For the last part, I relied mostly on my last training runs. During a 18+ miles in Moraine State Park, I felt quite good. So, I figured that doing the same thing on a smaller distance would be ok. Also, I completed 40 miles the week end before during the Delaware Half-Marathon and Bucks County Marathon, which are very flat courses. I figured it should be ok to go for 35 miles on flat course, once I crossed the 15 miles section in the Appalachian Trail.

Finally, as for the preparation, I stick with simple rules:

  1. do not overeat or “carb-load”: through the week, I ate a reasonable diet with about 2500 Kcal per day packed with vegetables, grains (almost no meat during that week!) and fat (load the peanut butter buddy!)
  2. do not exhaust my body but do not taper as well: stick to tempo runs, keep doing 10 miles a day to commute but do not try to challenge myself or try to work specific muscles
  3. be sure to get enough rest: sleep between 7 to 9 hours a night all week long

Again, these are very simple rules but this is by following them that you avoid any unexpected issue and make sure you will be prepared on race day.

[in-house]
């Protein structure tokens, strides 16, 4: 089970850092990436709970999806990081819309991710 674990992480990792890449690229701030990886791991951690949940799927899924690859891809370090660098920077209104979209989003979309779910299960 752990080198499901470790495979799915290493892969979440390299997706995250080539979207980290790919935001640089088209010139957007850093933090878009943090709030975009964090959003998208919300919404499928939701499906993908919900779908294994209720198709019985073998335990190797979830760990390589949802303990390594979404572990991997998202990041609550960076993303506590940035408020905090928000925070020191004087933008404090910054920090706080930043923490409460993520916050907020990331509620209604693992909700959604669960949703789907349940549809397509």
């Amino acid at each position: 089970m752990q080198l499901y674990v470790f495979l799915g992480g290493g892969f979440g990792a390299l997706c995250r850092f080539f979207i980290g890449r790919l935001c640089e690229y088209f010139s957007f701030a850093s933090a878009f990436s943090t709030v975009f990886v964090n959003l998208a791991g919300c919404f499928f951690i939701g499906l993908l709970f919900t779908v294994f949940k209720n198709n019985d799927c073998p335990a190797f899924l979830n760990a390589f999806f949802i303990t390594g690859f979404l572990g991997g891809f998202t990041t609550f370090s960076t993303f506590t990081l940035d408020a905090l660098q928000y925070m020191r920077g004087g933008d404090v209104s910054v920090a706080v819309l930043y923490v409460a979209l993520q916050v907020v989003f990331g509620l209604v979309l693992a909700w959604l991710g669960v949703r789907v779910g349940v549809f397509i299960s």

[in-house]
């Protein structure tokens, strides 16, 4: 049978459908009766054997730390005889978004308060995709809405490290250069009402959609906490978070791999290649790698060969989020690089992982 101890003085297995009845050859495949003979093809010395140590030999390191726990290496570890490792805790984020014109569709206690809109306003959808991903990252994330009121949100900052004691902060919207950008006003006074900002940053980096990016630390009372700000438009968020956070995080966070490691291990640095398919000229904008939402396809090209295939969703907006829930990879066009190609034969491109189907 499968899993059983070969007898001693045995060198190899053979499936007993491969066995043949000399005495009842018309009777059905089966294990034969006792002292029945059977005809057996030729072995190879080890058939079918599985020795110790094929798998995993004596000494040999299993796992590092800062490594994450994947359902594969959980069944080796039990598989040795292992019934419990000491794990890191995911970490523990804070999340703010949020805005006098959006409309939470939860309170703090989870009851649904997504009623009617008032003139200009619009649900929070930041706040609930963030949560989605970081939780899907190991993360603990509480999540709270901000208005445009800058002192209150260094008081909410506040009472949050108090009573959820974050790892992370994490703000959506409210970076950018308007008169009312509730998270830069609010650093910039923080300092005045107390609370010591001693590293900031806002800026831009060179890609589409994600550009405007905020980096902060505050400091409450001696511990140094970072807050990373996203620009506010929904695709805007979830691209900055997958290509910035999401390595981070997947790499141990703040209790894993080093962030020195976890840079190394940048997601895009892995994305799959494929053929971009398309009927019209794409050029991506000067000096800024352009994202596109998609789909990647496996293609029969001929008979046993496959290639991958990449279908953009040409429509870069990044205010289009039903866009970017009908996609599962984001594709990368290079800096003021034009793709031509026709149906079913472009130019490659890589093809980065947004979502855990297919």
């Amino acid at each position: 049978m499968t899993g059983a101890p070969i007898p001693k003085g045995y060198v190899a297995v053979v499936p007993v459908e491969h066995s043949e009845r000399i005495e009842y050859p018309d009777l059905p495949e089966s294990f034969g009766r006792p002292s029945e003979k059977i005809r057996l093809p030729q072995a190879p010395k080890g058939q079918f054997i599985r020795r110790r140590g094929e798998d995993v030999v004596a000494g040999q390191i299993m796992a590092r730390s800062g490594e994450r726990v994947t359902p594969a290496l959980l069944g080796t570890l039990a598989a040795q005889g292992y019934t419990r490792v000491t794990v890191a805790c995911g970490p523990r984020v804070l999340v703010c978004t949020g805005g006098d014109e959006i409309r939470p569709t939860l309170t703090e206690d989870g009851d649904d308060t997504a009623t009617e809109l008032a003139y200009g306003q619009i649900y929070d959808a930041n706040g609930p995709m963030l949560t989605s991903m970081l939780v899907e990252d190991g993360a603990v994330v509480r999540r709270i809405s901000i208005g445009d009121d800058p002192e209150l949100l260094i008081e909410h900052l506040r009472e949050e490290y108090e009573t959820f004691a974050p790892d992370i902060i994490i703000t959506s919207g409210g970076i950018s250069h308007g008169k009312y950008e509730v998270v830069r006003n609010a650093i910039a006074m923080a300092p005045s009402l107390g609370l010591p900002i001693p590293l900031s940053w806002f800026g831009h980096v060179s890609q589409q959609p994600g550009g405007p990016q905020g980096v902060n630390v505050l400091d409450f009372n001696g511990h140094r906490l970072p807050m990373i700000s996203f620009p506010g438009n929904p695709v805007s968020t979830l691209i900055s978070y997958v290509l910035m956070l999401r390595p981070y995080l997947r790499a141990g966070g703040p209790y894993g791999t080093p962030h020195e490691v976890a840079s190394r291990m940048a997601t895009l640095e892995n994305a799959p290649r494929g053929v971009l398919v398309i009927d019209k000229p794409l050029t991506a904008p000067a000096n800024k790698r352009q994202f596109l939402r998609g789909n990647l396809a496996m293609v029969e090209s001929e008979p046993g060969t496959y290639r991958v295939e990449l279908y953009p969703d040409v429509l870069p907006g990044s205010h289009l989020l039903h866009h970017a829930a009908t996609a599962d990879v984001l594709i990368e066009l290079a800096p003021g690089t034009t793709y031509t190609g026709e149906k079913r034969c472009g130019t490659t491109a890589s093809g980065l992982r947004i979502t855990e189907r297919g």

How I get there

We drove the day before the race from Pittsburgh, PA to Hagertown, MD. We got early enough to get the packet at 04pm, check in at the hotel and prepare for race day. We stayed at the Hampton Inn in Hagerstown and could not ask for more: the rate was reasonable ($89/night), the room has plenty of space, the hotel was 15 minutes from the starting line and they were very accommodating with runners (with breakfast starting at 04am on race day!). I could not have asked for more and if you plan to run the race, I definitively recommend this hotel.

Packet pick-up was very basic: you get your bib, get your tee-shirt and … that’s all! The expo is almost significant with very few vendors. There was a Hoka sales with 20% off. Also, before going to bed, we explored the area and ended up at Dan’s pub, a very nice location for beers, sandwich and desert. Everything you need to visit the bathroom at every aid station.

The swag contains few stuff: t-shirt, bib and timing chip. About the timing chip, you have to return it, this not a disposable chip! So unfortunate, especially considering the price charged for this race! The swag could contain more (a sticker, a discount for local food vendors, etc.) and I was disappointed on that side.

The course

JFK50 - Map

JFK50 – Map

The course is pretty basic (see the workout on mapmyrun): you start at Boonsboro (in the main street), go on the Appalachian Trail for 15 miles. Once you get out of the Appalachian trail, you go on 27 miles on a flat trail. The last 8 miles are on the road and you finished in WilliamSport. The start is pretty steep, you have to run on a hilly section. It continues to go up until mile 5 and there are still some part to climb for a couple of miles. Once you reached that point, this is all downhills.